Nasser’s Anti-Semitic War against Israel

March 28 2017

Examining the origins of the Six-Day War, Matthias Küntzel points to the anti-Semitic—and pro-Nazi—influences in Gamal Abdel Nasser’s formative years and the Egyptian president’s deeply held beliefs about the Jews. He also points to the role that contacts with Islamists played in shaping this secular leader’s politics:

Nasser was born in 1918. In 1935 or 1936 he became a member of the Young Egypt Society led by Ahmad Hussein—a radical nationalist movement that was pro-Nazi in several respects. . . . In 1937, Nasser entered the [Egyptian] Military Academy. In 1938, the core of the Free Officers movement that would take power in 1952 [under Nasser’s leadership] was formed. When, in 1942, “the Germans were close to Egypt,” recalled [one member of the group], we “thought it our duty to do something against the British. We formed a secret organization in the air force to disrupt and impede the British withdrawal from the Western Desert by sabotaging their lines of communication and supply.”

In 1943, Nasser and some of his military colleagues began holding weekly meetings with Mahmud Labib, a leading member of the Muslim Brotherhood, [which], in the 1930s, . . . had received financial aid from Nazi Germany because of its anti-Semitic orientation. . . . In 1948, the Brotherhood was by far the largest political organization in Egypt, with at least one-million members. . . .

It was not by chance that Egypt [after 1952] became the El Dorado of former Nazi war criminals and [current] anti-Semites. One example is . . . [the] neo-Nazi publisher Helmuth Kramer, [who] received political asylum in Egypt in 1965 after a German court had found him guilty of “spreading Nazi ideas.” According to Kramer, Nasser personally dealt with his asylum request and gave permission for him to continue publishing his books.

Though Nasser denied being . . . “anti-Semitic on a personal level,” he emphasized the great relevance of the Protocols of the Elders of Zion for an understanding of world affairs and claimed publicly that “300 Zionists . . . govern the fate of the European continent.” . . . Nasser also denied [the Holocaust] both directly (“No one . . . takes seriously the lie about six-million Jews who were murdered”) and indirectly, by claiming that “Ben-Gurion . . . has killed as many Arabs as Hitler killed Jews.” . . . Nasser’s obsession with the Jewish state was a constant theme of his time in power.

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More about: Anti-Semitism, Arab anti-Semitism, Gamal Abdel Nasser, Muslim Brotherhood, Nazism, Six-Day War

Iran, America, and the Future of Democracy in the Middle East

Nov. 23 2022

Sixty-two days after the death of Mahsa Amini at the hands of the Islamic Republic’s police, the regime has failed to quash the protest movement. But it is impossible to know if the tide will turn, and what the outcome of the government’s collapse might be. Reuel Marc Gerecht considers the very real possibility that a democratic Iran will emerge, and considers the aftershocks that might follow. (Free registration required.)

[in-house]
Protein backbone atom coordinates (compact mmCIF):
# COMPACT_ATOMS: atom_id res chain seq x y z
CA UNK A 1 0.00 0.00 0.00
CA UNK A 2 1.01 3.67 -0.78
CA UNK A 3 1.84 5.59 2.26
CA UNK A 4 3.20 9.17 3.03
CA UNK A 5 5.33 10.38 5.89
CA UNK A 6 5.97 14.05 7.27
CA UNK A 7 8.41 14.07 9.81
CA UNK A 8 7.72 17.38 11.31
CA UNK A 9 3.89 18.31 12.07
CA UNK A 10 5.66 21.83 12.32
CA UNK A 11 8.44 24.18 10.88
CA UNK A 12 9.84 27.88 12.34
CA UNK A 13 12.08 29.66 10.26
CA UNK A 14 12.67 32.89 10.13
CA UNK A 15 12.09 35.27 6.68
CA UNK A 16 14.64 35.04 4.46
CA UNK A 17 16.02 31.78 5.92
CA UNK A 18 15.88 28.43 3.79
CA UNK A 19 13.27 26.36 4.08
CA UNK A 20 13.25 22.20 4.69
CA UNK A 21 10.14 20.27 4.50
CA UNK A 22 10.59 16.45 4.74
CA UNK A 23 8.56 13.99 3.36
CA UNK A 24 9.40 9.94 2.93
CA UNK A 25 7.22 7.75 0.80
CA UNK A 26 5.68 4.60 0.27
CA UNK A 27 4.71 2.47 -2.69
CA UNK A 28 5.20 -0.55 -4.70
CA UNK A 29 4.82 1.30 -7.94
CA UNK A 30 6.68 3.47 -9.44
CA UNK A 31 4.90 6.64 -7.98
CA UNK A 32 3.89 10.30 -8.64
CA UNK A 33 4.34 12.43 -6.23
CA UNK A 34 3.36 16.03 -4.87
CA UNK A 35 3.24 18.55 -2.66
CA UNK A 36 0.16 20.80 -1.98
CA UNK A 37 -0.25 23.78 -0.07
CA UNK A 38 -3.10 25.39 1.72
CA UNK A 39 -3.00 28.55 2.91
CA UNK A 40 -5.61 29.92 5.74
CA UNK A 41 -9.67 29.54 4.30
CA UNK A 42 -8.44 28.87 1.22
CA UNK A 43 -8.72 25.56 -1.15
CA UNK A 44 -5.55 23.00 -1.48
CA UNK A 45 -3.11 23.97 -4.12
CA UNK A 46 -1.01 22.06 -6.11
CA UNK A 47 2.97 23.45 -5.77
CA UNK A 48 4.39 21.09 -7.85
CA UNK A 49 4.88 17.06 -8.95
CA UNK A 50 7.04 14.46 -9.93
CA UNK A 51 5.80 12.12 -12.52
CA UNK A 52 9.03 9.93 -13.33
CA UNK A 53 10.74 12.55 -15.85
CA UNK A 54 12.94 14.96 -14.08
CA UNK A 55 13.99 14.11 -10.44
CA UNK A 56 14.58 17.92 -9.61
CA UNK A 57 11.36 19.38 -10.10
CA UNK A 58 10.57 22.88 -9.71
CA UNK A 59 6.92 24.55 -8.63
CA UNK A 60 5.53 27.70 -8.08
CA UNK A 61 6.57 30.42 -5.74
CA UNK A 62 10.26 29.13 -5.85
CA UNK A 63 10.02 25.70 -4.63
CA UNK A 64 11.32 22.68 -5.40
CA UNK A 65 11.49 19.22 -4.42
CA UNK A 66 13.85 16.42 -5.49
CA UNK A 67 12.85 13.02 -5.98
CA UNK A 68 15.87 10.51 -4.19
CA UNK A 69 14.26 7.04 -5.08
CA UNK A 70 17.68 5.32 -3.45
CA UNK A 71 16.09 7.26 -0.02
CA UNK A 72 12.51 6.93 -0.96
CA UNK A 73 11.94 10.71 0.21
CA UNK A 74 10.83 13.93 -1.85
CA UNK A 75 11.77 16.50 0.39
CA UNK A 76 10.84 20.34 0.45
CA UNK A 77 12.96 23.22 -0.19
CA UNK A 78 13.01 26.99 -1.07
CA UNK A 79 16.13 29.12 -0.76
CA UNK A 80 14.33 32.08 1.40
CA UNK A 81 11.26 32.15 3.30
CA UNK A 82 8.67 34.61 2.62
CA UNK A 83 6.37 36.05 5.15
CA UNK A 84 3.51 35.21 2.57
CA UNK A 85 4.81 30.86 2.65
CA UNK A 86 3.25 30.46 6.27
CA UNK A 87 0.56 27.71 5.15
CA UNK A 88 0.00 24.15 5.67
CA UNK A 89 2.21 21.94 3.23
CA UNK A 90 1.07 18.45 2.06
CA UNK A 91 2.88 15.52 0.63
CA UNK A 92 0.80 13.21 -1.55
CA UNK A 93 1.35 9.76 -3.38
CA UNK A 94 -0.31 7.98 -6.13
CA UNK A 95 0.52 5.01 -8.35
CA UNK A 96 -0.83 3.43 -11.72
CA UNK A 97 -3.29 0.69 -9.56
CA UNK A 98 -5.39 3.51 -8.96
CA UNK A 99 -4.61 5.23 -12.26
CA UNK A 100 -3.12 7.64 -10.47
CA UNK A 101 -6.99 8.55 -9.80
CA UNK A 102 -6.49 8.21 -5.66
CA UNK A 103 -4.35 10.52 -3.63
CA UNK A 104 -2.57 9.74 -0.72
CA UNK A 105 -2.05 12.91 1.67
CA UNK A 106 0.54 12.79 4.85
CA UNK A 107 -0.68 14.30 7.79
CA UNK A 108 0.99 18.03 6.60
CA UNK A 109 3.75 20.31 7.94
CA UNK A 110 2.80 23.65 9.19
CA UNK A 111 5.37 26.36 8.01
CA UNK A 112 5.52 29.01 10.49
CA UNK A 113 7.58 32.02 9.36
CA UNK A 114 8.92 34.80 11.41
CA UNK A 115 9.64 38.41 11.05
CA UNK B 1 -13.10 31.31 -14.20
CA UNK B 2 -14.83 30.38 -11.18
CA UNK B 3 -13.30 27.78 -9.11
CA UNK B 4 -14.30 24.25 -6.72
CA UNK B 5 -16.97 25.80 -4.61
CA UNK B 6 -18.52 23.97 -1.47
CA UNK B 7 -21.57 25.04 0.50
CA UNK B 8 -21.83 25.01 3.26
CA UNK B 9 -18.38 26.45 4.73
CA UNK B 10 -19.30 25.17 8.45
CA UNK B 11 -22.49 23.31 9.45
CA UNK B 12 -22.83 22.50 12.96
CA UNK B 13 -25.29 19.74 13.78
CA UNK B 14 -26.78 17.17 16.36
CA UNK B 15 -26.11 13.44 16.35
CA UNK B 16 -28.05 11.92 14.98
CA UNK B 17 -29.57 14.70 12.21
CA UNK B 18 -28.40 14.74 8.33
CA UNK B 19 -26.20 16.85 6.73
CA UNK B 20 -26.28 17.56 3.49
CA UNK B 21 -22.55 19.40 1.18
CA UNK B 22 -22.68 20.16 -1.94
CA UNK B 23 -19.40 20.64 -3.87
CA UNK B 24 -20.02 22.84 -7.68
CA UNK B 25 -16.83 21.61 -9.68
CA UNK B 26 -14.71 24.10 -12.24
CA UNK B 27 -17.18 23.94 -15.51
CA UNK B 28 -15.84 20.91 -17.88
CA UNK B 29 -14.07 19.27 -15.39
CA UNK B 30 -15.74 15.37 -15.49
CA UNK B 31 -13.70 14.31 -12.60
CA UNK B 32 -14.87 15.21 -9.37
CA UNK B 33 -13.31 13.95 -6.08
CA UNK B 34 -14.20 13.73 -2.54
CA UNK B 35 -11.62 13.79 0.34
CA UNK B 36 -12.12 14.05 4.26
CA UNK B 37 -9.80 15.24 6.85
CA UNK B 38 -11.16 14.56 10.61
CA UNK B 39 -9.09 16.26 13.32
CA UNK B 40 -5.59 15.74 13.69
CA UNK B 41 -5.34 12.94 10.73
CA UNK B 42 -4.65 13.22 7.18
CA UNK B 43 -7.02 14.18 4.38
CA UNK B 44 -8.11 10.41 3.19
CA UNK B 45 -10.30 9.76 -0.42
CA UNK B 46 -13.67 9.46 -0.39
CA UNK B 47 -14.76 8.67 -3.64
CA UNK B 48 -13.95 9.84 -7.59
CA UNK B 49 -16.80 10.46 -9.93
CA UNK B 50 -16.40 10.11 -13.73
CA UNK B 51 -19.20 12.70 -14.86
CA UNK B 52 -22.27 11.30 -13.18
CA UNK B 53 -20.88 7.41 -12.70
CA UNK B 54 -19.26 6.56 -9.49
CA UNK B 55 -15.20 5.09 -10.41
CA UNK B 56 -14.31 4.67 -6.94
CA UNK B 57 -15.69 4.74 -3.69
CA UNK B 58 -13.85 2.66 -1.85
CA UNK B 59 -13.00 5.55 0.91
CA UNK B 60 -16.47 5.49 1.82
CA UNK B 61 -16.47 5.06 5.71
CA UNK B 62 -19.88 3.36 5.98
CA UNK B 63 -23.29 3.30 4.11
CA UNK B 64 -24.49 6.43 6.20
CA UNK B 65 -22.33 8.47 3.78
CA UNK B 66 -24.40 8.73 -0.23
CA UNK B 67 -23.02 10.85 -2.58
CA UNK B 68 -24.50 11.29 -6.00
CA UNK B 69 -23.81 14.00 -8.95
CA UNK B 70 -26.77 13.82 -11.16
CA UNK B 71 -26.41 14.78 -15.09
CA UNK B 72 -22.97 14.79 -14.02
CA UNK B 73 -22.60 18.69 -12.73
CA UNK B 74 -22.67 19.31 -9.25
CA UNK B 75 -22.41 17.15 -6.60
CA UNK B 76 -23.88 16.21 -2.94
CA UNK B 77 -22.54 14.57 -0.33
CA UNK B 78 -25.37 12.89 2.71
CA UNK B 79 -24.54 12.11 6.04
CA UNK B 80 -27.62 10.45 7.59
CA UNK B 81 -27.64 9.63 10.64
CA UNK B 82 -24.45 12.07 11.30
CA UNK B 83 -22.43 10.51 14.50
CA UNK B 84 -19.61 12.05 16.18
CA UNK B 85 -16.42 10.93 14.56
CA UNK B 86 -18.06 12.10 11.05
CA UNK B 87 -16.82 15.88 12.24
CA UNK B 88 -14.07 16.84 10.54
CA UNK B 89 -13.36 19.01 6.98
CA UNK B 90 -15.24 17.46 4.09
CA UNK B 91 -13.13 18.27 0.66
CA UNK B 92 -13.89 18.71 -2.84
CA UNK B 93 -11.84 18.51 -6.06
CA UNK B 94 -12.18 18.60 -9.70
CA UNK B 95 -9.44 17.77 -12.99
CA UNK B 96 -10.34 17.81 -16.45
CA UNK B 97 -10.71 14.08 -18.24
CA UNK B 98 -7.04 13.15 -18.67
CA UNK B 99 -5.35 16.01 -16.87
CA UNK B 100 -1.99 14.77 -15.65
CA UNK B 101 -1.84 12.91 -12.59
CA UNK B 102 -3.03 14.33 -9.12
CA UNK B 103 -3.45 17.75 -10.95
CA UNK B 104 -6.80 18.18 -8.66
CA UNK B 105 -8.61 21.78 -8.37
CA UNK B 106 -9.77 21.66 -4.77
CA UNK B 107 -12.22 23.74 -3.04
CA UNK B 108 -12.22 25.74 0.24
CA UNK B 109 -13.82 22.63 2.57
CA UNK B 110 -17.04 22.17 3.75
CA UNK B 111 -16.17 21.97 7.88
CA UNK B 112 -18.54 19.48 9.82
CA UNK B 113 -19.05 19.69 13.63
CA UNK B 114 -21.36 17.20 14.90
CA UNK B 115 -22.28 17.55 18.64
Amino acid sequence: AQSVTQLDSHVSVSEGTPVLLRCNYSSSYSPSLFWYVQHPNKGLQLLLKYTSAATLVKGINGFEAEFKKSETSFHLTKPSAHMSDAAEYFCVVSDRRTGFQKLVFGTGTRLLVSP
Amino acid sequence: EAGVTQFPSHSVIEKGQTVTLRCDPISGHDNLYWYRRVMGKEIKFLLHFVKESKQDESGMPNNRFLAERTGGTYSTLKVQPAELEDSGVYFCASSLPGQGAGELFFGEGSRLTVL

American political and intellectual elites remain uneasy with democracy promotion everywhere primarily because it has failed so far in the Middle East, the epicenter of our attention the last twenty years. (Iraq’s democracy isn’t dead, but it didn’t meet American expectations.) Might our dictatorial exception for Middle Eastern Muslims change if Iran were to set in motion insurrections elsewhere in the Islamic world, in much the same way that America’s response to 9/11 probably helped to produce the rebellions against dictatorship that started in Tunisia in 2010? The failure of the so-called Arab Spring to establish one functioning democracy, the retreat of secular democracy in Turkey, and the implosion of large parts of the Arab world have left many wondering whether Middle Eastern Muslims can sustain representative government.

In 1979 the Islamic revolution shook the Middle East, putting religious militancy into overdrive and tempting Saddam Hussein to unleash his bloodiest war. The collapse of Iran’s theocracy might be similarly seismic. Washington’s dictatorial preference could fade as the contradictions between Arab tyranny and Persian democracy grow.

Washington isn’t yet invested in democracy in Iran. Yet, as Supreme Leader Ali Khamenei has often noted, American hostility toward the Islamic Republic has been damaging. If the theocracy falls, Iranians will surely give America credit—vastly more credit that they will give to the European political class, who have been trying to make nice, and make money, with the clerical regime since the early 1990s—for this lasting enmity. We may well get more credit than we deserve. Both Democrats and Republicans who have dismissed the possibilities of democratic revolutions among the Muslim peoples of the Middle East will still, surely, claim it eagerly.

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Read more at Dispatch

More about: Arab democracy, Democracy, Iran, Middle East, U.S. Foreign policy